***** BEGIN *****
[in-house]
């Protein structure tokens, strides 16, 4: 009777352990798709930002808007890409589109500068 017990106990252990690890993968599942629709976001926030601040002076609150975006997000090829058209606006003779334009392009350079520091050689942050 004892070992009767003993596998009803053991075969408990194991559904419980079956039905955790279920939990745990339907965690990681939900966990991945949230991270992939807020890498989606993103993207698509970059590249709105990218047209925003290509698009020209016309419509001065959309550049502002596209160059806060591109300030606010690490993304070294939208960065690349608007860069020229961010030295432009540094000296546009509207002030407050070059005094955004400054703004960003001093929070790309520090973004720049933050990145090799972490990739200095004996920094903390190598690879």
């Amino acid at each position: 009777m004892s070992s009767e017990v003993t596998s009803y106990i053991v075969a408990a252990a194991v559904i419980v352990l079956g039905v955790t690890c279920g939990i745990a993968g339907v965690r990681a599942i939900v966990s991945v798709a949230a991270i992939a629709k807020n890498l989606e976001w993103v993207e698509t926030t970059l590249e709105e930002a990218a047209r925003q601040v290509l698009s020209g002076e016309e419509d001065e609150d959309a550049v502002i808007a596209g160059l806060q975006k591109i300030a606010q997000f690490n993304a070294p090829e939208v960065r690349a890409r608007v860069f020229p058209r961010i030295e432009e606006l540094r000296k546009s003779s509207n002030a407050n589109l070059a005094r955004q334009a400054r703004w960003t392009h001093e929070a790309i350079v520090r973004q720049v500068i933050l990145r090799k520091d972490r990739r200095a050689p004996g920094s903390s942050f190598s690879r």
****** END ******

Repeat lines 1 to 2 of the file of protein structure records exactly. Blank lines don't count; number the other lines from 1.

[in-house]
């Protein structure tokens, strides 16, 4: 009777352990798709930002808007890409589109500068 017990106990252990690890993968599942629709976001926030601040002076609150975006997000090829058209606006003779334009392009350079520091050689942050 004892070992009767003993596998009803053991075969408990194991559904419980079956039905955790279920939990745990339907965690990681939900966990991945949230991270992939807020890498989606993103993207698509970059590249709105990218047209925003290509698009020209016309419509001065959309550049502002596209160059806060591109300030606010690490993304070294939208960065690349608007860069020229961010030295432009540094000296546009509207002030407050070059005094955004400054703004960003001093929070790309520090973004720049933050990145090799972490990739200095004996920094903390190598690879």